35-Year-Old Pitcher – Free Agent
2016 Fantasy Baseball Outlook
Slated to be a regular starter for the Rockies, De La Rosa was forced to the DL to start the season with a groin injury. Things didn't improve much from there, as he was forced to miss some starts in ...
Jorge De La Rosa Contract Information:
Signed two-year, $25 million extension with Rockies to keep him in Colorado through 2016.
De La Rosa (8-9) allowed eight runs (seven earned) on seven hits and three walks with eight strikeouts and took the loss Tuesday against the Cardinals.
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|2006 (Multiple Teams)||25||MAJ||KAN/MIL||28||13||0||79.0||81||57||14||67||54||5||6||0||–||–||6.49||1.71|
|Preseason||Subscribe now to see our 2016 projections for Jorge De La Rosa||3-Year Averages||28||27||0||155.8||151||78||20||127||65||10||9||0||0||0||4.51||1.39|
|Career (View All)||306||241||0||1,415.3||1,413||730||165||1,181||640||101||84||0||–||–||4.64||1.45|
Age is determined on July 1st of each season. Jump To: ▼ Advanced StatsNo No Yes
Jorge De La Rosa Split Stats (View Full Split Stats)
|Year||Age||Lg||Tm||G||GS||IP||K/9||BB/9||K/BB||HR/9||GB/FB Ratio||Strand %||Fastball||ERA||FIP||BABIP|
|2006 (Multiple Teams)||25||MAJ||KAN/MIL||28||13||79.0||7.63||6.15||1.24||1.59||1.00||64.5%||–||6.49||5.93||.301|
|Preseason||Subscribe now to see our 2016 projections for Jorge De La Rosa||3-Year Averages||28||27||155.8||7.34||3.76||1.95||1.16||–||70.4%||–||4.51||4.49||.296|
2016 Stat Review for Jorge De La Rosa As compared to the top 100 starting pitchers in 2015 (min 130 in)
A collection of stats that measure different skills.
A few general measures of a pitcher's effectiveness.
Balls in play avg. and % of runners left stranded.
Jorge De La Rosa: Past News Updates ( ▲ View most recent update )
RotoWire's Preseason Outlooks
De La Rosa’s ERA and win totals declined slightly from his resurgent 2013 campaign, but he more or less justified the Rockies’ expectations after the club exercised his $11 million option prior to last season. The left-hander offset concerns over the ERA rise by increasing his strikeout and groundball rates, and most significantly, covering 184.1 innings over 32 starts. By simply staying healthy, De La Rosa asserted himself as the clear staff ace, though he admittedly didn’t have many challengers for that throne. His ability to eat innings and churn out capable numbers despite making roughly half his starts at the league’s least forgiving home park earned De La Rosa a two-year, $25 million extension in September, but it won’t make him any more attractive from a fantasy perspective. Even with the increase, De La Rosa’s 6.7 K/9 rate only hovered around the league average, and his propensity for pitching to contact will never aid his WHIP. He might be the Rockies’ No. 1 starter, but De La Rosa shouldn’t represent more than a depth or streaming consideration for most fantasy squads.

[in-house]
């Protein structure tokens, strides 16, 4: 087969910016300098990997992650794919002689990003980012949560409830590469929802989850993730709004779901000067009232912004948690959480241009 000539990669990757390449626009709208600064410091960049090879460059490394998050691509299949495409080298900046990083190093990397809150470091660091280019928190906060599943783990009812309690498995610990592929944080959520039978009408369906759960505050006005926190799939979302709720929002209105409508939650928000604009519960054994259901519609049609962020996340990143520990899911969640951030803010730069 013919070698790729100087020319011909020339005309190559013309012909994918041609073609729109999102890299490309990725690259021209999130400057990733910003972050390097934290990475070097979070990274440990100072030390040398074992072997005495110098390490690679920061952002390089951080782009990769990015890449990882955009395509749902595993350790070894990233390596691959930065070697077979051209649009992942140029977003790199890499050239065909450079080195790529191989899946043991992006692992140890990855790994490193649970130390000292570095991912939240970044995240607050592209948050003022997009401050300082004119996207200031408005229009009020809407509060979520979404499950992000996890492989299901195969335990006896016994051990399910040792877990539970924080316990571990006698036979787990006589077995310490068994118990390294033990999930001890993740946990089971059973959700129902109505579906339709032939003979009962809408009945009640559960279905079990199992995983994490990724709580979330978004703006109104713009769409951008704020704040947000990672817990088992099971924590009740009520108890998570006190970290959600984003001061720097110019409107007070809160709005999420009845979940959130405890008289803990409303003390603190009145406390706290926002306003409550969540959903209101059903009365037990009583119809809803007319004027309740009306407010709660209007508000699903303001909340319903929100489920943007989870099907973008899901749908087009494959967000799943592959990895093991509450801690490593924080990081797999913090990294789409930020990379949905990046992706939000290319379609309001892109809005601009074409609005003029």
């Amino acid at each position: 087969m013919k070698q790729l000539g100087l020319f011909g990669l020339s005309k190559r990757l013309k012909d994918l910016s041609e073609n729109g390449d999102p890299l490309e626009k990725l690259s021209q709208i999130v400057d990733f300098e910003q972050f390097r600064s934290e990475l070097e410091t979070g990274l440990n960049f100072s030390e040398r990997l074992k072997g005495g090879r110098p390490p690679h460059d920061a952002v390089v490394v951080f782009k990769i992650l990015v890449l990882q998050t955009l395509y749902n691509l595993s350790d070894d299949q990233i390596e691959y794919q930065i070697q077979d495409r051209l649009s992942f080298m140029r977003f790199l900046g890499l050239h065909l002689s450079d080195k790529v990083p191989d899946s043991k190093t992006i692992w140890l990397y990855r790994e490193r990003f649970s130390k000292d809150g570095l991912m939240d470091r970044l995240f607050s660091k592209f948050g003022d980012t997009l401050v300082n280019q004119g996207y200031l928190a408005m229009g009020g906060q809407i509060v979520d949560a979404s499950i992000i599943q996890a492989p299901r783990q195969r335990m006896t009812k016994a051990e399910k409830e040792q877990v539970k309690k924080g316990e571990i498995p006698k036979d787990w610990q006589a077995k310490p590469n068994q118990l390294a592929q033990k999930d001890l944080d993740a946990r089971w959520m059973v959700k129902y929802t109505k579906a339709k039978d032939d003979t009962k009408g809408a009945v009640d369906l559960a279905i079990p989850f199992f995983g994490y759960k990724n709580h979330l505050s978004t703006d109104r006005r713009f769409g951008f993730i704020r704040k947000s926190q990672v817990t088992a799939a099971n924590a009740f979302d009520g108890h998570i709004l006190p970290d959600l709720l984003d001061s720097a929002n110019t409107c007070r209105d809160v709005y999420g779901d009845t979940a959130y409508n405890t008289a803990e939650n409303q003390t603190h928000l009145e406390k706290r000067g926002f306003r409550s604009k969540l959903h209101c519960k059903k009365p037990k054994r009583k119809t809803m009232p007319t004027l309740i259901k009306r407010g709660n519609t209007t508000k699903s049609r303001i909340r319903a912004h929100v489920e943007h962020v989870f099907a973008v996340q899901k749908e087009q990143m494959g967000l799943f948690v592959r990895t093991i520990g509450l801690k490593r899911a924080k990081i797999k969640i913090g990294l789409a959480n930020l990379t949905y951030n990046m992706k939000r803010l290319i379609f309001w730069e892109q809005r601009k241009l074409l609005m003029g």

The Rockies had serious doubts about how De La Rosa might perform after missing nearly all of the previous two seasons while recovering from Tommy John surgery, but the right-hander was probably even better than they imagined, anchoring the rotation with 16 wins, a 3.49 ERA (3.76 FIP) and a 2.9 WAR. He was at his most exceptional at Coors Field, where he posted a 2.73 ERA and 6.7% walk rate, the latter of which was integral to avoiding big innings at the hitter-friendly park. Aside from the hefty win total and useful ERA, however, De La Rosa wasn’t an especially sought-after fantasy pitcher. His improved control came at the expense of his strikeout rate, and his increased willingness to keep the ball on the ground yielded more baserunners, resulting in a bloated 1.38 WHIP. These kind of numbers might normally prompt concern of regression, but as his FIP would suggest, De La Rosa seemed to be in firm control of the results he ended up generating. He’ll be back as the Rockies’ No. 2 starter in 2014 and should maintain his success even as it goes largely overlooked in the fantasy realm.
After enduring a series of setbacks in his recovery from Tommy John surgery, De La Rosa returned to make three starts at the tail end of the season, his first MLB action since May 2011. He looked predictably rusty upon returning, giving up five home runs in 10.2 innings and sporting a fastball down nearly two miles per hour from its pre-surgery velocity. As expected, De La Rosa picked up the $11 million player option on his contract, a sum of money that should virtually guarantee him a spot in the rotation when the season begins. In spite of the starting opportunity, there remains a lot of risk with De La Rosa, who has a career 4.5 BB/9 and has not stayed healthy with any regularity during his major league service time. Considering that he has now had a major operation like Tommy John under his belt, it is possible De La Rosa may never again come close to approaching the near strikeout-per-inning clip he registered in 2011 prior to the injury.